Management discussion and analysis
Management discussion and analysis or MD&A is an integrated part of a company's annual financial statements. The purpose of the MD&A is to provide a narrative explanation, through the eyes of management, of how an entity has performed in the past, its financial condition, and its future prospects. In so doing, the MD&A attempt to provide investors with complete, fair, and balanced information to help them decide whether to invest or continue to invest in an entity.
The section contains a description of the year gone by and some of the key factors that influenced the business of the company in that year, as well as a fair and unbiased overview of the company's past, present, and future.
MD&A typically describes the corporation's liquidity position, capital resources, results of its operations, underlying causes of material changes in financial statement items (such as asset impairment and restructuring charges), events of unusual or infrequent nature (such as mergers and acquisitions or share buybacks), positive and negative trends, effects of inflation, domestic and international market risks, and significant uncertainties.
Move to electronic statements
Financial statements have been created on paper for hundreds of years. The growth of the Web has seen more and more financial statements created in an electronic form which is exchangeable over the Web. Common forms of electronic financial statements are PDF and HTML. These types of electronic financial statements have their drawbacks in that it still takes a human to read the information in order to reuse the information contained in a financial statement.
More recently a market driven global standard, XBRL (Extensible Business Reporting Language), which can be used for creating financial statements in a structured and computer readable format, has become more popular as a format for creating financial statements. Many regulators around the world such as the U.S. Securities and Exchange Commission have mandated XBRL for the submission of financial information.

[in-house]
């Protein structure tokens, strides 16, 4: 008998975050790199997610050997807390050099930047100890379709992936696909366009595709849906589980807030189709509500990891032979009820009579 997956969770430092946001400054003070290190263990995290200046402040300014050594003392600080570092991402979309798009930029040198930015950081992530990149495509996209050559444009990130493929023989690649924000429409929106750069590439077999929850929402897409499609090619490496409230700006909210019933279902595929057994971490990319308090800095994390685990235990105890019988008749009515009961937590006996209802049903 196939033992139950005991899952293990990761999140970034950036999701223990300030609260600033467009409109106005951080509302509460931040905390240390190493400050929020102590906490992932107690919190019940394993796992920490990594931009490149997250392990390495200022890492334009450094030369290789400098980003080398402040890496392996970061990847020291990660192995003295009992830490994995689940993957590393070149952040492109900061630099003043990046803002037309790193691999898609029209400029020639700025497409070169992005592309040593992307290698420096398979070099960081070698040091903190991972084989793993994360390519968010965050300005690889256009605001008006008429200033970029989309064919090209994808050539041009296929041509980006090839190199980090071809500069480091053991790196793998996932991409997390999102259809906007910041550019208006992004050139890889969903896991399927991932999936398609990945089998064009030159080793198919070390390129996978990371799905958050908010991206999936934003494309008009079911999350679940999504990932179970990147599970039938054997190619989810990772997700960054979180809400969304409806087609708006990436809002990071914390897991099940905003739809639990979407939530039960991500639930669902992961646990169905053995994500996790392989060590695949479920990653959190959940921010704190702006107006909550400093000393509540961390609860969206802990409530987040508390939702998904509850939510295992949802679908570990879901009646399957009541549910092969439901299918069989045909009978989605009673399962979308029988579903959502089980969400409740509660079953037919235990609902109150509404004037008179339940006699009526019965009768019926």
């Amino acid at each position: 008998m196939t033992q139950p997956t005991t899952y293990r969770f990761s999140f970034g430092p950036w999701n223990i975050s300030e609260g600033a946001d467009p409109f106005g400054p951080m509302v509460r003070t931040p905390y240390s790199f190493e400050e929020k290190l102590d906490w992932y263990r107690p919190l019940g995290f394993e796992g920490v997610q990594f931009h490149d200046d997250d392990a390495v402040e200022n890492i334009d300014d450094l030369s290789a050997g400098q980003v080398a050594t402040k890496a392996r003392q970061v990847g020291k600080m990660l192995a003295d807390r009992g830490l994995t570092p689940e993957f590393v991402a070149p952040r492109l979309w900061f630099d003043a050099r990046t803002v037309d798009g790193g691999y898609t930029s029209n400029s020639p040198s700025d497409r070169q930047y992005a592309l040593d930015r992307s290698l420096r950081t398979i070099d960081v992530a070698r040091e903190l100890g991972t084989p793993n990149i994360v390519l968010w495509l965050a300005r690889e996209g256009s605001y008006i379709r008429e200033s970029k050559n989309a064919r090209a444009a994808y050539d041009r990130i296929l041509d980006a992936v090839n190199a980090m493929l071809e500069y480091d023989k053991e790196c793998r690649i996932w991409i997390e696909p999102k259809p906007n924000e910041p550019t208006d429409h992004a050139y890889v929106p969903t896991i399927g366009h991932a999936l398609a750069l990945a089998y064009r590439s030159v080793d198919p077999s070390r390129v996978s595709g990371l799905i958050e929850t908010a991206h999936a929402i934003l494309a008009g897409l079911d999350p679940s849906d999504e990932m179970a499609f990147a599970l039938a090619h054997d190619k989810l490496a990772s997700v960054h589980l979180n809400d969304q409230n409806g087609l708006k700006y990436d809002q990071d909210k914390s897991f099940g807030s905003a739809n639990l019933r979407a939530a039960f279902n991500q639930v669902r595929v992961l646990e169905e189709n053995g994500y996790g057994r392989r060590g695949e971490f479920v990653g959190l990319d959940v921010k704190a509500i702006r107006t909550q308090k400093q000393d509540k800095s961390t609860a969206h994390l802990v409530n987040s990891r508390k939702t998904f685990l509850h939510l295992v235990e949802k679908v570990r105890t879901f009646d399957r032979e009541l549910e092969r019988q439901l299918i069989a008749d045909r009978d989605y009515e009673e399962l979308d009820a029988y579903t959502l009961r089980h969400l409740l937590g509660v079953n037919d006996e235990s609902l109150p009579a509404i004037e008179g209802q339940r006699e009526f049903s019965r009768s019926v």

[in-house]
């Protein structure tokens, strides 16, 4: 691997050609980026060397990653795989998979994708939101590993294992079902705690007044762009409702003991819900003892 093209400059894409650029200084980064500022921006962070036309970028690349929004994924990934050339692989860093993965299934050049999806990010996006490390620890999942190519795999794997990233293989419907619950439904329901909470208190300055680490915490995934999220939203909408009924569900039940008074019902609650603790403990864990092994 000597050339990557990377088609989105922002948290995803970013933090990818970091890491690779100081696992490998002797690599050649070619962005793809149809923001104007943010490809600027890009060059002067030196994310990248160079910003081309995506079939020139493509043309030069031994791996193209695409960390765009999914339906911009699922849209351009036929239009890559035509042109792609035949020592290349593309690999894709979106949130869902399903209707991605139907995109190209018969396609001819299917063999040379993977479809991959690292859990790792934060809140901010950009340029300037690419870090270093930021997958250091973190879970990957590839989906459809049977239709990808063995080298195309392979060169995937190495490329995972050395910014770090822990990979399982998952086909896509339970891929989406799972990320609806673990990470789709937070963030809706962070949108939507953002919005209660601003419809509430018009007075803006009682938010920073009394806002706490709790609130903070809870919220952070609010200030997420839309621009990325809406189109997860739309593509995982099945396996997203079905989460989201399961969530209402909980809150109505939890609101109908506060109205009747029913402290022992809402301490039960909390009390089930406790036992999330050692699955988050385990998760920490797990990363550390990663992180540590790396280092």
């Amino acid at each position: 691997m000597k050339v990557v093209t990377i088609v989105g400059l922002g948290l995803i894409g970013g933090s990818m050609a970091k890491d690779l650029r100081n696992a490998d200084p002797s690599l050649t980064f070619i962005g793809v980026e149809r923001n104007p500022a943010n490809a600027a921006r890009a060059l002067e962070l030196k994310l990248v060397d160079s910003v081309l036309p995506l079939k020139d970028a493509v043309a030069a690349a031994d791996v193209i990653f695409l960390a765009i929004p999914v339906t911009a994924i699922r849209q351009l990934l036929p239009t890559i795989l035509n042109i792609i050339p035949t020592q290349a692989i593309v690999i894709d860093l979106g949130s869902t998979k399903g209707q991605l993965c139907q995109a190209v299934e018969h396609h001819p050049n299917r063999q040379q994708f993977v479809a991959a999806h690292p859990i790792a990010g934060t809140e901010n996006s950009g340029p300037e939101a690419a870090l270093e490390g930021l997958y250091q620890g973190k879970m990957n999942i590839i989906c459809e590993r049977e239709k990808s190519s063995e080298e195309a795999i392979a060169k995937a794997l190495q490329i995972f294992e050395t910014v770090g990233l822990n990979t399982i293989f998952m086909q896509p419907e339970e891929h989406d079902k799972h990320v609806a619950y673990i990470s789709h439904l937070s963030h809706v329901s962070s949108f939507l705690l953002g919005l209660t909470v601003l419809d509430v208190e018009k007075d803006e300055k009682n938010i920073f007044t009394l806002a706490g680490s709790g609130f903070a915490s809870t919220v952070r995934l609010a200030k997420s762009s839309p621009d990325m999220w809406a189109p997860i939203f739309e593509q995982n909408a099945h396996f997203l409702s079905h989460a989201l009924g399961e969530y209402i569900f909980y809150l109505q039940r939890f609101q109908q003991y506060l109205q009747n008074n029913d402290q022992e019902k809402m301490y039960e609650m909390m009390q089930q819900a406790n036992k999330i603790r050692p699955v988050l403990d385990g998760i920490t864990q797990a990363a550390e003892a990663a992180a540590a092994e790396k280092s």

The UN/CEFACT created, with respect to Generally Accepted Accounting Principles (GAAP), internal or external financial reporting XML messages to be used between enterprises and their partners, such as private interested parties (e.g. bank) and public collecting bodies (e.g. taxation authorities). Many regulators use such messages to collect financial and economic information.
- "Presentation of Financial Statements" Standard IAS 1, International Accounting Standards Board. Accessed 24 June 2007.
- "The Framework for the Preparation and Presentation of Financial Statements" International Accounting Standards Board. Accessed 24 June 2007.
- "Accounting standards and value relevance of financial statements: An international analysis". Science Direct. Retrieved 1 April 2023.
- "IAS 27 — Separate Financial Statements (2011)". www.iasplus.com. IAS Plus (This material is provided by Deloitte Touche Tohmatsu Limited (“DTTL”), or a member firm of DTTL, or one of their related entities. This material is provided “AS IS” and without warranty of any kind, express or implied. Without limiting the foregoing, neither Deloitte Touche Tohmatsu Limited (“DTTL”), nor any member firm of DTTL (a “DTTL Member Firm”), nor any of their related entities (collectively, the “Deloitte Network”) warrants that this material will be error-free or will meet any particular criteria of performance or quality, and each entity of the Deloitte Network expressly disclaims all implied warranties, including without limitation warranties of merchantability, title, fitness for a particular purpose, non-infringement, compatibility, and accuracy.). Retrieved 2013-11-29.
- "IFRS 10 — Consolidated Financial Statements". www.iasplus.com. IAS Plus (This material is provided by Deloitte Touche Tohmatsu Limited (“DTTL”), or a member firm of DTTL, or one of their related entities. This material is provided “AS IS” and without warranty of any kind, express or implied. Without limiting the foregoing, neither Deloitte Touche Tohmatsu Limited (“DTTL”), nor any member firm of DTTL (a “DTTL Member Firm”), nor any of their related entities (collectively, the “Deloitte Network”) warrants that this material will be error-free or will meet any particular criteria of performance or quality, and each entity of the Deloitte Network expressly disclaims all implied warranties, including without limitation warranties of merchantability, title, fitness for a particular purpose, non-infringement, compatibility, and accuracy.). Retrieved 2013-11-29.
- FASB, 2001. Improving Business Reporting: Insights into Enhancing Voluntary Disclosures. Retrieved on April 20, 2012.
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- IFRS Foundation & International Accounting Standards Board
- Financial Accounting Standards Board (U.S.)
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- Fundamental Analysis: Notes To The Financial Statements by Investopedia.com